Spatial sculpture or furniture market? The VitraHaus plays with simplicity and complexity
Text: Frank Kaltenbach
Architects: Herzog & de Meuron
“When commissioning artists, one has to be aware that they work in the first instance for their own oeuvre and not for the client. So one must try to utilize their ideas for one’s own purposes,” says Rolf Fehlbaum, chairman of Vitra. Fehlbaum knows what he is talking about. The furniture manufacturer is a collector not just of chairs, but of spatial art, and he describes the Vitra works premises in Weil am Rhein, Germany, ironically as an “architectural zoo”.
It all began in 1989 with the Vitra Design Museum by Frank Gehry. Fehlbaum is particularly proud of the fact that the building erected for the works fire brigade at the time was the first project Zaha Hadid actually realized – a sculptural concrete structure that is today used as a venue for various events. Halls by Nicholas Grimshaw and Alvaro Siza and a conference pavilion by Tadao Ando round off the contributions by Pritzker Prize winners, and a logistics centre by SANAA will follow later this year. (Artists’ studios designed by Alejandro Aravena have been postponed for the time being because of the financial crisis.)
1 VitraHaus, Herzog & de Meuron, 2010
2 Factory Building, SANAA, 2010
3 Bus Stop, Jasper Morrison, 2006
4 Factory Building, Alvaro Siza, 1994
5 Fire Station, Zaha Hadid, 1993
6 Conference Pavilion, Tadao Ando, 1993
7 Vitra Design Museum, Frank Gehry, 1989
8 Factory Building, Frank Gehry, 1989
9 Gate, Frank Gehry, 1989
10, 11 Factory Buildings, Nicholas Grimshaw, 1981/1987
12 Dome, Richard Buckminister Fuller, 1978/2000
13 Petrol Station, Jean Prouvé, 1953/2003
One element, however, was missing from this collection: a contribution by a star architectural office from nearby Basle – missing, that is, until the VitraHaus by Jacques Herzog and Pierre de Meuron was unveiled in February 2010. The Swiss architects, then, had good reason to smile at the press conference held at the opening.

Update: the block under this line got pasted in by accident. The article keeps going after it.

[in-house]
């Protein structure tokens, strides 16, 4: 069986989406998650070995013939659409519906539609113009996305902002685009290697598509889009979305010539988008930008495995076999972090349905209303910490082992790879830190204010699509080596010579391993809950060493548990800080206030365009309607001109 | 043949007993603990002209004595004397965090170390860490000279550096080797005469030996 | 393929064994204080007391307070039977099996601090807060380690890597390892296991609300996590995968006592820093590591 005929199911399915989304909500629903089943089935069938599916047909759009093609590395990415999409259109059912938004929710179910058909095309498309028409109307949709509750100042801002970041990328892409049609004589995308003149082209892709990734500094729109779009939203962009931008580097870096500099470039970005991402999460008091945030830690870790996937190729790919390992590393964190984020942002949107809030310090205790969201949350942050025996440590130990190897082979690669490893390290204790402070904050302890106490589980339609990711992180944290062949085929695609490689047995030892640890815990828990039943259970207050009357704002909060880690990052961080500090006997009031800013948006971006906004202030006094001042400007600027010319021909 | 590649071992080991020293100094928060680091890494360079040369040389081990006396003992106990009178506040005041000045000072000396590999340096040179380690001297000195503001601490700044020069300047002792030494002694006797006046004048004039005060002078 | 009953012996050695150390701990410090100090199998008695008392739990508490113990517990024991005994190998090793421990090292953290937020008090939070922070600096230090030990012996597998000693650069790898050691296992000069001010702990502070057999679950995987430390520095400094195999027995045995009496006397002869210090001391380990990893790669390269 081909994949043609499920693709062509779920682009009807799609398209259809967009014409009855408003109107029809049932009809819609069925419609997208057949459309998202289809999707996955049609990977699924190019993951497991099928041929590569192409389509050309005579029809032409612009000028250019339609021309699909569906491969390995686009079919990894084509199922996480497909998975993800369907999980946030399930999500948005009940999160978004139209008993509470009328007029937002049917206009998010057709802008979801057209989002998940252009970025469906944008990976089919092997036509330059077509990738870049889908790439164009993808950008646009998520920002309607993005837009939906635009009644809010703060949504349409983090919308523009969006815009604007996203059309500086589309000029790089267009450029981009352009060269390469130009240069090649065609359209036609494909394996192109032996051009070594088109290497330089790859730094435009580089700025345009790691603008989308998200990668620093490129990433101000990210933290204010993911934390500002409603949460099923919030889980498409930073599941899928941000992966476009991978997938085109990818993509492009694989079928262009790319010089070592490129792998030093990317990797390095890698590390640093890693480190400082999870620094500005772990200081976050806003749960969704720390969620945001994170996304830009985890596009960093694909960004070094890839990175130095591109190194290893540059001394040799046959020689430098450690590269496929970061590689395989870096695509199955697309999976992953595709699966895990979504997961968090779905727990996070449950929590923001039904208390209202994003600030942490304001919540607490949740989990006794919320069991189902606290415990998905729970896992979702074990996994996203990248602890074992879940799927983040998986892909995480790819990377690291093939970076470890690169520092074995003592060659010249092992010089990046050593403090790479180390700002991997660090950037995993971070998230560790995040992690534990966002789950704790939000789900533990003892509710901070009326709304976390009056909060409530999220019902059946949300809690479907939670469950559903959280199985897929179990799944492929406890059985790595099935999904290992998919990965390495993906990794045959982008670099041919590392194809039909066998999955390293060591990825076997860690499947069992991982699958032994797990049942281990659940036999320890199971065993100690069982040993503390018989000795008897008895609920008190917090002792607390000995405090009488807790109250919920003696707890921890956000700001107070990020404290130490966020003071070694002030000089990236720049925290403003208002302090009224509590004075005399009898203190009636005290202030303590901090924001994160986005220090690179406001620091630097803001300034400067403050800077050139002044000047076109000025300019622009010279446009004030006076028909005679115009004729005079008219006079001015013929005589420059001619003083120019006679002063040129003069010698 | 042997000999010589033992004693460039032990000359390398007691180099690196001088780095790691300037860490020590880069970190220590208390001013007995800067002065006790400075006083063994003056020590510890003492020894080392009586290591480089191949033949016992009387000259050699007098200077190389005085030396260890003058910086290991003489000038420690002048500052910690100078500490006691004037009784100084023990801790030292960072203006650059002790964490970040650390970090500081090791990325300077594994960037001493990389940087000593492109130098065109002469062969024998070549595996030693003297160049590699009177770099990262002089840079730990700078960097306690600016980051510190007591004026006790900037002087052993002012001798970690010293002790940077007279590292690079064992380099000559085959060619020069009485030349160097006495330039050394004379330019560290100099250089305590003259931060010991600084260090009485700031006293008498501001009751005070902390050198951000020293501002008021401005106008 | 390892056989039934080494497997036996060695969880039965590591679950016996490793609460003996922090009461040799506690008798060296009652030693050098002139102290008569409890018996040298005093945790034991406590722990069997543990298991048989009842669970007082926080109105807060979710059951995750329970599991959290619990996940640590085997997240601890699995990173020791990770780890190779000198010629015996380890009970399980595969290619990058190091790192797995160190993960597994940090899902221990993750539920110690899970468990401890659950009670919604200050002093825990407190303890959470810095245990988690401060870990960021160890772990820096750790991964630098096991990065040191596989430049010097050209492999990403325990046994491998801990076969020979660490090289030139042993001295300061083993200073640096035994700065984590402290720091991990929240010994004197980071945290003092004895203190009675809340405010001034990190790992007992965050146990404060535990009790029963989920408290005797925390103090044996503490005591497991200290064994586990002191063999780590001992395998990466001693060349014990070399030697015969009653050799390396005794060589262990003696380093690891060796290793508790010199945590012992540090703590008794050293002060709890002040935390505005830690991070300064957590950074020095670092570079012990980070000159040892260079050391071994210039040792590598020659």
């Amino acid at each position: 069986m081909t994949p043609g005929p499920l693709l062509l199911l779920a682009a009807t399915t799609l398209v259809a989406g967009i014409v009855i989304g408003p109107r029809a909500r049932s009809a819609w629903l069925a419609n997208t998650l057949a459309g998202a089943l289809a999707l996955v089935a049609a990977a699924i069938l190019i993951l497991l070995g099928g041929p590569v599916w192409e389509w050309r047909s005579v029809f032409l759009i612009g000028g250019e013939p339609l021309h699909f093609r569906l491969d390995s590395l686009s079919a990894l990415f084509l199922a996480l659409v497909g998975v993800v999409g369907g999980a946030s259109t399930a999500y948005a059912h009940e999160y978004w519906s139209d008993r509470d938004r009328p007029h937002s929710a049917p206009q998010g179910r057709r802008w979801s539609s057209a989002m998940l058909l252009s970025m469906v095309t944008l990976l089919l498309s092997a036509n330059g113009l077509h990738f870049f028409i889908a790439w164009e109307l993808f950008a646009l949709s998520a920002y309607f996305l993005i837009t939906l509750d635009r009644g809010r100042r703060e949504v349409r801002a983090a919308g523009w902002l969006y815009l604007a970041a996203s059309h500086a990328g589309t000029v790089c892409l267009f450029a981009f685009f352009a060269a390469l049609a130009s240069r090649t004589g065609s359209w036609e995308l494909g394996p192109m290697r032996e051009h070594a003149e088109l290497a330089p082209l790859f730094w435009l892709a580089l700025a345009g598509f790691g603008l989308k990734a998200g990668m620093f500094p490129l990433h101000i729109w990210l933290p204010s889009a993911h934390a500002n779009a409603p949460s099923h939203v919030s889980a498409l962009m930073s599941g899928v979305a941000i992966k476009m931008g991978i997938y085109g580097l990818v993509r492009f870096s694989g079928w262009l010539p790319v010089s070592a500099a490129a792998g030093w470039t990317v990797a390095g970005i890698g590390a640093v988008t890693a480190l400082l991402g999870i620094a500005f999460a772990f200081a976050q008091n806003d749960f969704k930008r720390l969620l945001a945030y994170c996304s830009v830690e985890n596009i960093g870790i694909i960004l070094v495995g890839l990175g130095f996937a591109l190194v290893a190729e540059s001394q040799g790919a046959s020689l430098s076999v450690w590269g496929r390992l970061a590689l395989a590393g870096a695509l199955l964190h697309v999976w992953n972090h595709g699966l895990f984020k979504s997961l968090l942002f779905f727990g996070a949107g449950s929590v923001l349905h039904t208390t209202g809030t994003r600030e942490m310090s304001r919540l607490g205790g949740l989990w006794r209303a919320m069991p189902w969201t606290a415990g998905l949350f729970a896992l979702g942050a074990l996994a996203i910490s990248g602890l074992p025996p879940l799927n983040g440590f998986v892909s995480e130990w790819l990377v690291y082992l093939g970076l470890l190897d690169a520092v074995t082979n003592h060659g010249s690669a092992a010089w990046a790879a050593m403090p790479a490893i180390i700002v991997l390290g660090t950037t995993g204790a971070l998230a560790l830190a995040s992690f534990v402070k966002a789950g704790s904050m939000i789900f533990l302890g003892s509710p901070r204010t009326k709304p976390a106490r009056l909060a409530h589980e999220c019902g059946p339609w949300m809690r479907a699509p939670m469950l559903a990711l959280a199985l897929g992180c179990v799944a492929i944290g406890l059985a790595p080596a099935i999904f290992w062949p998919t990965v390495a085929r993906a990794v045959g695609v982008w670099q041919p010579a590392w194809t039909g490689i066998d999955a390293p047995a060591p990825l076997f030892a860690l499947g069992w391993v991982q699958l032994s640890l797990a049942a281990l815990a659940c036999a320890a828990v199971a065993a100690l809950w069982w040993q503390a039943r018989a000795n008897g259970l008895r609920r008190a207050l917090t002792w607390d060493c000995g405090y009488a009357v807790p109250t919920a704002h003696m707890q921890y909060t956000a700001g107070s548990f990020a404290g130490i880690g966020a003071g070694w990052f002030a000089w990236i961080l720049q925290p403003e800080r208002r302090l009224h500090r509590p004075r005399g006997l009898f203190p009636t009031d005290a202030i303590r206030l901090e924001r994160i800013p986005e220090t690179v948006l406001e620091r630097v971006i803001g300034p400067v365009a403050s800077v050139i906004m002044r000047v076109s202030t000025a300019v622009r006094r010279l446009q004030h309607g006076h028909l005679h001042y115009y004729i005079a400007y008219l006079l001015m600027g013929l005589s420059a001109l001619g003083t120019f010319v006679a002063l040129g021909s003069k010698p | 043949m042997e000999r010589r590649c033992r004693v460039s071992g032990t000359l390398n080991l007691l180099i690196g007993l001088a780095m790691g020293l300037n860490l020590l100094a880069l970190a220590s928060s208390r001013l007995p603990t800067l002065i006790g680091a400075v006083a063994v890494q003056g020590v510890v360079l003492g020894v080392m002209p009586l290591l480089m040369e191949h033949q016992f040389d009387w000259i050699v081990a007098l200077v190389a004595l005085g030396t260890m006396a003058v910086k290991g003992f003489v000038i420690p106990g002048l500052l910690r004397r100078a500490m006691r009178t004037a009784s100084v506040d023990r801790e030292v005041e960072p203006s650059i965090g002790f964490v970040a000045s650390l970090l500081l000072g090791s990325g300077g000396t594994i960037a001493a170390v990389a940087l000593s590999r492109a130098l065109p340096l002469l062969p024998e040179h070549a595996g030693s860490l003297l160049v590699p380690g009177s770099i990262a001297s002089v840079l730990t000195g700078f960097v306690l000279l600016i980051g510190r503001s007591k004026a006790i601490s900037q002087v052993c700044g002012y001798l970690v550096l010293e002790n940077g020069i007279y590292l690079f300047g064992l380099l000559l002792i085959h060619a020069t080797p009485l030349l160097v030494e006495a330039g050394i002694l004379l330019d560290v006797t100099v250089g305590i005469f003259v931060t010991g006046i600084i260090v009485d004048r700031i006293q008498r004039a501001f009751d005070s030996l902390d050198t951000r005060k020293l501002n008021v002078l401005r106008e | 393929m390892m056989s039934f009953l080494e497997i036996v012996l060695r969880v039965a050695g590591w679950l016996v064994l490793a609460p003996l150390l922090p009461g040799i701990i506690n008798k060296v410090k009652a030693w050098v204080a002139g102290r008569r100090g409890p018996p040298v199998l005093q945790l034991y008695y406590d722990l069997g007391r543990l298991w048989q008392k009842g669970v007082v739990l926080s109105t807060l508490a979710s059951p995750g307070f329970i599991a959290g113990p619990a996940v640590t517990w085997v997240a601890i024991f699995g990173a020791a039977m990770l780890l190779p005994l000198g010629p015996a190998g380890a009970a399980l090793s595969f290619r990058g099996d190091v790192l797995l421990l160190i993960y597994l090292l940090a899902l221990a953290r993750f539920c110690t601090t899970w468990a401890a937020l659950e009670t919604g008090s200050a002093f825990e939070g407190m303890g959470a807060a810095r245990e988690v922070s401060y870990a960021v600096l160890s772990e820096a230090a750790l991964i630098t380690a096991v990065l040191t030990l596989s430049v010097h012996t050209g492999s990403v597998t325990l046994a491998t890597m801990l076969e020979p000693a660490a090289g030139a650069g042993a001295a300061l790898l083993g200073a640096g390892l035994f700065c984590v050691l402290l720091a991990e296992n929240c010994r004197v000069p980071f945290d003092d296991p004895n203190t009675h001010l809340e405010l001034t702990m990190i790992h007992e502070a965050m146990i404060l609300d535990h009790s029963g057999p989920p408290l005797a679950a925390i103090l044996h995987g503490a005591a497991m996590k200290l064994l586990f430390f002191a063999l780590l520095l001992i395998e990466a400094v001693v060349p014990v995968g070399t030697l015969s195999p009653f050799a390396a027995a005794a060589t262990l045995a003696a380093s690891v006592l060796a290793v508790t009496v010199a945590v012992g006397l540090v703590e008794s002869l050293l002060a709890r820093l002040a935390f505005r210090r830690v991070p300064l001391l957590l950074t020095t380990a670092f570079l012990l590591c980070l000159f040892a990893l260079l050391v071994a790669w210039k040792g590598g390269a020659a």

Scarcely any of the international journalists who were present noticed that the rising tiers of seating in the auditorium follow the pitch of the roof of the building tract below. Herzog & de Meuron have achieved an amazing coup: an interplay of archetypically graphic forms and a spatial structure that does not fully pulge its secrets even after repeated visits.
“The VitraHaus is a paradoxical building,” explains Jacques Herzog. “The uncomplicated form and symbolism of the saddleback roof seems simple and understandable to everyone, yet the intersections and interpenetrating volumes of this stacked building type result in a sequence of extremely complex spaces.”
Set at a respectful distance from Gehry’s white-rendered interlocking cubes, the stacked volumes of the VitraHaus resemble extruded single-family dwellings, each up to 45 metres long and 9 metres wide. The stack is 21 metres high, with sections cantilevered out by up to 15 metres.
In contrast to the introverted nature of the museum, which is set back from the road, the present complex unashamedly fulfils its function as a showroom for the company’s “Home Collection”. The house strips, which face in every direction, look as though they had been simply cut off at the ends. The fully glazed end faces are illuminated at night, like brightly lit living rooms enticing people to peek in.
In contrast, the anthracite-coloured rendered facades and sheet-metal roofs absorb the light, so that when viewed from a distance, the monolithic, abstract sculptural form is reduced to a mysterious two-dimensional silhouette.
The 12 “houses” are not laid out haphazardly. Showcase windows facing the parking area welcome visitors with a display of legendary chairs set on tiers of shelving. In contrast to the cool, angular and somewhat austere rendered tracts, the long sides are lined with wooden benches and have a gently inward-curving form, as if pressed into this shape by visitors leaning against them.
The drama of the circulation route continues in the central courtyard. From here, beneath the overhead tracts, one has a direct view of the museum and the works gate; but the eye is drawn up to the sky through the opening between the structures.
The route through the various living realms inside is conceived as a tour of discovery. Visitors are whisked by lift to the fourth floor and make their way down snaking staircases back to the starting point.
The tour is complemented by various views of the vineyards of Baden, the chimneys of Basle and the Rhine plain in Alsace, each framed by the familiar shape of a pitched roof.
Herzog and Fehlbaum brusquely reject any suggestion that the architecture might be a parody, an exaggerated form of banality.
One thing is certain: Fehlbaum has succeeded in putting Herzog & de Meuron’s spatial sculpture to optimal use for his own purposes – as an atmospheric showcase for premium furniture.